Alison Connolly

director of strategic partnerships, DarkOwl

While nobody wants to have a company culture of paranoia, it is important to educate employees about cybersecurity.

How to Keep Your Company Data Secure

Most of her Tuck classmates graduated with an industry-focused outlook, like brand marketing or investment banking. Alison Connolly T’11 just knew she wanted to live in Denver. After several years as an independent consultant, Connolly met the founders of DarkOwl. That’s when she fell in love with an industry: cybersecurity.

Of course what Connolly finds fascinating, most corporate leaders find cold-sweat terrifying: millions of stolen login credentials, credit cards, and social security numbers, plus an abundance of weapons, drugs, and other illegal goods that are for sale or are simply on display on the darknet, an untraceable network of websites that aren’t indexed or searchable like the Internet we are all familiar with. As director of strategic partnerships for DarkOwl, Connolly sells subscriptions to the company’s proprietary database of darknet content, a kind of search engine of hacker activity, updated in real-time. With it, companies, governments, and investigators can track and monitor any relevant data hacks and breaches and limit the damage that comes from having proprietary information exposed.

We asked Connolly for advice about how companies can keep their data secure.

The biggest threat is that we’re all human

Organizations tend to be overly suspicious about ‘insider threats’ when in reality the much bigger threat stems from the fact that employees are simply human: we leave our laptops at conferences, use weak passwords, log on via unsecured wifi networks, click on attachments from strangers, etc. When you plan cybersecurity efforts, realize that employees acting in good faith are often the weakest link.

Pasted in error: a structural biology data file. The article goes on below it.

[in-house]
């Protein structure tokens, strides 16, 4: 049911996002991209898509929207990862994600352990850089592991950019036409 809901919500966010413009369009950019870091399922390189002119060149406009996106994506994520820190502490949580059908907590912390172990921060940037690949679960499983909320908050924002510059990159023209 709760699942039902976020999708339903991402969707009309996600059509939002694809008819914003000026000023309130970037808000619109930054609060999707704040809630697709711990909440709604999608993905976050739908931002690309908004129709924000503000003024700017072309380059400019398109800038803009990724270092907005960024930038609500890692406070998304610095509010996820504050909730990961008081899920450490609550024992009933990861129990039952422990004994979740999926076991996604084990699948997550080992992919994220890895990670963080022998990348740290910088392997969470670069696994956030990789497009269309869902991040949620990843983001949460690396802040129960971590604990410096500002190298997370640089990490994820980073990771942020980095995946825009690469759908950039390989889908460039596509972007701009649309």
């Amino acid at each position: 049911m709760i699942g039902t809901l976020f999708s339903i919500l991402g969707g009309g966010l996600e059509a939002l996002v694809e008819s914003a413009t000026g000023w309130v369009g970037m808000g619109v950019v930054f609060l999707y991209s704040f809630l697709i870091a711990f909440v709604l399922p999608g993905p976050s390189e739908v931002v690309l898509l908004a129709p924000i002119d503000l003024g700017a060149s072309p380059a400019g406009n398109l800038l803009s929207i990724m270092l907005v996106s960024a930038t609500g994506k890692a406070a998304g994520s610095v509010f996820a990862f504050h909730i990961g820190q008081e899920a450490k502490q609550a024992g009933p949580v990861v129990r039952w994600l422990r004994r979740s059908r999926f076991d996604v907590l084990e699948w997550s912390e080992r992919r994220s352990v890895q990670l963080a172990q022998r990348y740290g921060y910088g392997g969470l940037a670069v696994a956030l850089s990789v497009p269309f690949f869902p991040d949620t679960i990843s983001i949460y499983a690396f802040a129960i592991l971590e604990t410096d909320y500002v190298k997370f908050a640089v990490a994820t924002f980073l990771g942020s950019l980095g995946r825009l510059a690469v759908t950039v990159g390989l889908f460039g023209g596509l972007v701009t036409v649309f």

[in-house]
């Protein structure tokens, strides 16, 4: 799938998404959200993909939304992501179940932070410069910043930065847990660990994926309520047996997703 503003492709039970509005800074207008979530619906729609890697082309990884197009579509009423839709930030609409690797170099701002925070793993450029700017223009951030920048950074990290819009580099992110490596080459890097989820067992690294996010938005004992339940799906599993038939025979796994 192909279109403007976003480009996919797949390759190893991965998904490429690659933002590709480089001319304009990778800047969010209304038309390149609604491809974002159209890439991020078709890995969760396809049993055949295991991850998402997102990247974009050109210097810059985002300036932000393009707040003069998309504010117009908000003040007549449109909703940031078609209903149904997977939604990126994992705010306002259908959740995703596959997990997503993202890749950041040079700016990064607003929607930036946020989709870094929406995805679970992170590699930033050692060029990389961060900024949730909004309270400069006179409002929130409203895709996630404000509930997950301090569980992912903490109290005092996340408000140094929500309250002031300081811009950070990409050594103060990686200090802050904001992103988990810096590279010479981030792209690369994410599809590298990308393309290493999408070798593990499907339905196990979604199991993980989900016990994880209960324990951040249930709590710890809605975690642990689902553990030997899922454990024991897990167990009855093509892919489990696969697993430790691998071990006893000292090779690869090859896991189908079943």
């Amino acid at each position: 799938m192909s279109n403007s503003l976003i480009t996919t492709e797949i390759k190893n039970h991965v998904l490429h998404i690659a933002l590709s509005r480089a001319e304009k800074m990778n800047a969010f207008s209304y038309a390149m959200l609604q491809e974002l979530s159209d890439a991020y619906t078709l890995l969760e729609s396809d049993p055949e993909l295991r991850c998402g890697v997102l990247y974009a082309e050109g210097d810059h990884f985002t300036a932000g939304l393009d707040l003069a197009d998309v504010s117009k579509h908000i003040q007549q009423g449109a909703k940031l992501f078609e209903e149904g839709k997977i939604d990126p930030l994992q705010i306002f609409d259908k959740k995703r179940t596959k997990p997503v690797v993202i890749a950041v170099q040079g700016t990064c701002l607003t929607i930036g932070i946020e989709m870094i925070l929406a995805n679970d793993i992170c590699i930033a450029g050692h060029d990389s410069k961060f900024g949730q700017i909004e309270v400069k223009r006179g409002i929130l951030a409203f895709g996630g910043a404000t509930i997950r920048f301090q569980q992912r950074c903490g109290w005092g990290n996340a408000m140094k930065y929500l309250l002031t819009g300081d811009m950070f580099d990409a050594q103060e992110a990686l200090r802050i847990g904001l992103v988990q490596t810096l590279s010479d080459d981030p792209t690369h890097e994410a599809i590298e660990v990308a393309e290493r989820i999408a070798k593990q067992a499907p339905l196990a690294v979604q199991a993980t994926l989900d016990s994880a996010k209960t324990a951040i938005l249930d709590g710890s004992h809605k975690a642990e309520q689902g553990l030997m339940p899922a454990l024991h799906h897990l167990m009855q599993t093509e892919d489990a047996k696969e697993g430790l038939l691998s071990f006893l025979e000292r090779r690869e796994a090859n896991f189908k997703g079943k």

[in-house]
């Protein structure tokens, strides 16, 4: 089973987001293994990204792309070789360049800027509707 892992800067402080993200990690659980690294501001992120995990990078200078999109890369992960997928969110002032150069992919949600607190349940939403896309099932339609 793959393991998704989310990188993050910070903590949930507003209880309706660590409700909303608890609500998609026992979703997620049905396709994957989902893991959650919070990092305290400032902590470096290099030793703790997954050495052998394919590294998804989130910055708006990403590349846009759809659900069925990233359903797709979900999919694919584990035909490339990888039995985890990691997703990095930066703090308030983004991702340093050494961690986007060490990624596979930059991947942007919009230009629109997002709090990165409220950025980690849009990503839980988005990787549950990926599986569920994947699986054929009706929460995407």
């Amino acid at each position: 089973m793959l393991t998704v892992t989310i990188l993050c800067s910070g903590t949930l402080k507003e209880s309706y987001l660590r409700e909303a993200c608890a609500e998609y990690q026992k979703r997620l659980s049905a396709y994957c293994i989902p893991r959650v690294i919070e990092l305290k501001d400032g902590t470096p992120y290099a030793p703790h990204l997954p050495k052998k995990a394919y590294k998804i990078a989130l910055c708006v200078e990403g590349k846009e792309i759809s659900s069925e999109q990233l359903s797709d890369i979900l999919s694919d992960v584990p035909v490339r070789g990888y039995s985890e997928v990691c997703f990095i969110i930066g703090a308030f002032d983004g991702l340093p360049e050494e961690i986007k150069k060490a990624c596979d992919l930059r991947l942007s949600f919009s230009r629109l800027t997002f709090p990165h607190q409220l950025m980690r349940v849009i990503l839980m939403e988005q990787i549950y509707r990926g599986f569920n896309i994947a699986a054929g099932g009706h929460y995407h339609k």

The C-suite is the weakest link of all

The best targets are the people highest up in an organization. If a hacker gets their hands on their credentials, not only do they have access to the most information, but an email sent from their account—regardless of who is really sending it—will carry the most weight with clients and employees. The C-suite gets more emails than anyone else, and we’ve seen time and again that because they’re so busy, they actually tend to be more lax with cyber safety protocols. They think they’re immune to their own policies. Top executives also are on the road a lot, making them more likely to use an easily-hacked public coffee shop or hotel wifi network for sensitive activities when perhaps they shouldn’t.

Look both internally and externally

Most companies pay the most attention to internal cybersecurity, like firewalls, looking through logs for outliers in volume, and monitoring email traffic. But corporations can’t just sit inside the fence waiting for attacks. The average time between a company being hacked and realizing that it has been hacked is greater than 200 days. To shorten that time gap, they need to look externally to places that the hackers themselves are using—places like the darknet—for an indication of leaks. DarkOwl monitoring, for example, would alert you right away if any email addresses and passwords from your domain were posted on the darknet. That can often help trace the breach to a specific office or even a single point of sale credit card machine. Ten years ago, companies thought, “Why would we need to monitor our social media presence?” I think the darknet is on a similar trendline. Every organization is going to have to monitor it in some way to stay ahead of the potential threats they’re facing.